Ken Ham The Bible Man

Normally I like to start out a blog with a disclaimer or a concession when I know that it is a sensitive topic and I am trying not to create any hard feelings with friends of mine that may be reading.  This is going to be a little different because frankly, sometimes it’s just better to be honest and straight forward.  I would rather people hated me for being honest rather than like me or heave praise on me if I am being disingenuous.  Also, quite frankly, I shouldn’t have to defend how I feel about God or Jesus to Christians.

Tonight I watched a debate between Ken Ham and Hugh Ross on Youtube debating the concept of the young earth vs. old earth.  There were a lot of points being hurled back and forth between these two gentlemen and a lot of it had to do with the definitions of Hebrew words and Greek words.  Rather than rehash their arguments I would like to address the most common theme that Ken Ham kept bringing up in his defense of the “young earth” interpretation of the bible.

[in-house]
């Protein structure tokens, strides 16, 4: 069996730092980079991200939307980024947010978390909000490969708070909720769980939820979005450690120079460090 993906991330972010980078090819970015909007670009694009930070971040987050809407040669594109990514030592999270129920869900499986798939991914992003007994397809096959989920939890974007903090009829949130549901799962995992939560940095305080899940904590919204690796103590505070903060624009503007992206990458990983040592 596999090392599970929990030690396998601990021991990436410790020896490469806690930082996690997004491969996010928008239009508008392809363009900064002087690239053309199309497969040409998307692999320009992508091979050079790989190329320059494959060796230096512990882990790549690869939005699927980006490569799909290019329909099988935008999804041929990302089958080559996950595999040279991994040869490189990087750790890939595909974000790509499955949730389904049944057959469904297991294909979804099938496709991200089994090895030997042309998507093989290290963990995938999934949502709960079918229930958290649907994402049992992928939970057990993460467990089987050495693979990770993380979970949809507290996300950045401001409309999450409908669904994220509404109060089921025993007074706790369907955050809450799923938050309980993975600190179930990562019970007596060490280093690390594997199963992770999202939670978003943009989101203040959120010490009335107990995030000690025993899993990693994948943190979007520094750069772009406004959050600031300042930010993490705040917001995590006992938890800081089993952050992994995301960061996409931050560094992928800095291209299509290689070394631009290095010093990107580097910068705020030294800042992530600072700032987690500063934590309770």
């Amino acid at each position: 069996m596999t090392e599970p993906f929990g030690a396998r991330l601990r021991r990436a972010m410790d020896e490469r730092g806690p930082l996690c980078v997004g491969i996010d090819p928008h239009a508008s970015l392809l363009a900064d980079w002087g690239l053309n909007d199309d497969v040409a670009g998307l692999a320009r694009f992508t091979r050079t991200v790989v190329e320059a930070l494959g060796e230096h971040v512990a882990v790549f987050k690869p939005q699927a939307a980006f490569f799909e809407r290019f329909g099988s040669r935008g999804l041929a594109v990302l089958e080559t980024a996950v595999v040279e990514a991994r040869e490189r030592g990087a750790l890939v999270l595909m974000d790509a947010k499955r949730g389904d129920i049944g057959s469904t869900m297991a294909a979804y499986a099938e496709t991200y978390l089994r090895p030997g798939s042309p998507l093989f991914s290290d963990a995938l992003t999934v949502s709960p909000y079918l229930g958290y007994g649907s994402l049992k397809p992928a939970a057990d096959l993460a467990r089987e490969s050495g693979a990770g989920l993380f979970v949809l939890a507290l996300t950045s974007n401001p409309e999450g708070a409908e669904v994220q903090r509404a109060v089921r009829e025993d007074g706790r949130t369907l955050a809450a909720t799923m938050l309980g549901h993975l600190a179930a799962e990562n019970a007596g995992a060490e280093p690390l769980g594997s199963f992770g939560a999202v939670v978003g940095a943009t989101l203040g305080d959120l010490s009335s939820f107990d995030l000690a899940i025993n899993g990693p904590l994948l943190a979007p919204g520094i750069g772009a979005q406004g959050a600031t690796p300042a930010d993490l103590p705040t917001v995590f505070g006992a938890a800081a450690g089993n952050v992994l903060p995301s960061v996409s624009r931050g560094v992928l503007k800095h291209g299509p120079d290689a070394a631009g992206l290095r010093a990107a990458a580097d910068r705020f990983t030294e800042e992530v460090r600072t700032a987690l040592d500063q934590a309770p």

Mr. Ham throughout the debate was saying that if you didn’t believe in a literal interpretation of Genesis that you couldn’t believe any of the bible.  This honestly is very disturbing to me.  It’s not just Mr. Ham that believes this.  This is a widely held belief by many in the Christian community.  It is a position that nobody should make.

First off, doubting the accuracy of the account of Genesis is not a salvation issue.  If you believe that Jesus Christ is the son of God and you confess it with your mouth and believe it in your heart you are saved.  It shouldn’t matter if you have doubts or question words on a page.  Scolding people or belittling them because they do have doubts or questions is the same type of tactic used by the “church” in the middle ages to control people which ultimately lead to a dumbing down of the people.